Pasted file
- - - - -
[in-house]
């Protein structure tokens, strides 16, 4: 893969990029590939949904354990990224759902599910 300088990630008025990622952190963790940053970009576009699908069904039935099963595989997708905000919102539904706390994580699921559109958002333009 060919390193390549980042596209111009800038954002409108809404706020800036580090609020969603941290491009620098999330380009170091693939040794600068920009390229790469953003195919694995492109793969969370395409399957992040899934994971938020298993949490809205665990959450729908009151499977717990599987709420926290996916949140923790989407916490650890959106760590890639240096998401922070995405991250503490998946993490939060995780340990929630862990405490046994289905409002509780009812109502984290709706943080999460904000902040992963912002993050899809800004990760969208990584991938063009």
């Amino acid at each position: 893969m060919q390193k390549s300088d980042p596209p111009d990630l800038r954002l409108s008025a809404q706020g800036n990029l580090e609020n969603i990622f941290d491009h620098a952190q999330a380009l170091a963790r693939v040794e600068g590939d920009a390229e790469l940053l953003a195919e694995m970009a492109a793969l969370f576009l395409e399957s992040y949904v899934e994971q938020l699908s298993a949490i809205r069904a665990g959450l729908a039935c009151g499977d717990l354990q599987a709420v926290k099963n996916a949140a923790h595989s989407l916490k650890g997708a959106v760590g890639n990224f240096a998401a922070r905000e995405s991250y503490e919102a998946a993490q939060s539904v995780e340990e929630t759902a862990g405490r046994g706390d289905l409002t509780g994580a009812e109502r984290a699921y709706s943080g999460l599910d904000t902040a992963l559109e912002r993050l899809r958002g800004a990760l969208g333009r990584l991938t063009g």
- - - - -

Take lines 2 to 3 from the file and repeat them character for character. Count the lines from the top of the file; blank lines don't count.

């Protein structure tokens, strides 16, 4: 893969990029590939949904354990990224759902599910 300088990630008025990622952190963790940053970009576009699908069904039935099963595989997708905000919102539904706390994580699921559109958002333009 060919390193390549980042596209111009800038954002409108809404706020800036580090609020969603941290491009620098999330380009170091693939040794600068920009390229790469953003195919694995492109793969969370395409399957992040899934994971938020298993949490809205665990959450729908009151499977717990599987709420926290996916949140923790989407916490650890959106760590890639240096998401922070995405991250503490998946993490939060995780340990929630862990405490046994289905409002509780009812109502984290709706943080999460904000902040992963912002993050899809800004990760969208990584991938063009």
């Amino acid at each position: 893969m060919q390193k390549s300088d980042p596209p111009d990630l800038r954002l409108s008025a809404q706020g800036n990029l580090e609020n969603i990622f941290d491009h620098a952190q999330a380009l170091a963790r693939v040794e600068g590939d920009a390229e790469l940053l953003a195919e694995m970009a492109a793969l969370f576009l395409e399957s992040y949904v899934e994971q938020l699908s298993a949490i809205r069904a665990g959450l729908a039935c009151g499977d717990l354990q599987a709420v926290k099963n996916a949140a923790h595989s989407l916490k650890g997708a959106v760590g890639n990224f240096a998401a922070r905000e995405s991250y503490e919102a998946a993490q939060s539904v995780e340990e929630t759902a862990g405490r046994g706390d289905l409002t509780g994580a009812e109502r984290a699921y709706s943080g999460l599910d904000t902040a992963l559109e912002r993050l899809r958002g800004a990760l969208g333009r990584l991938t063009g």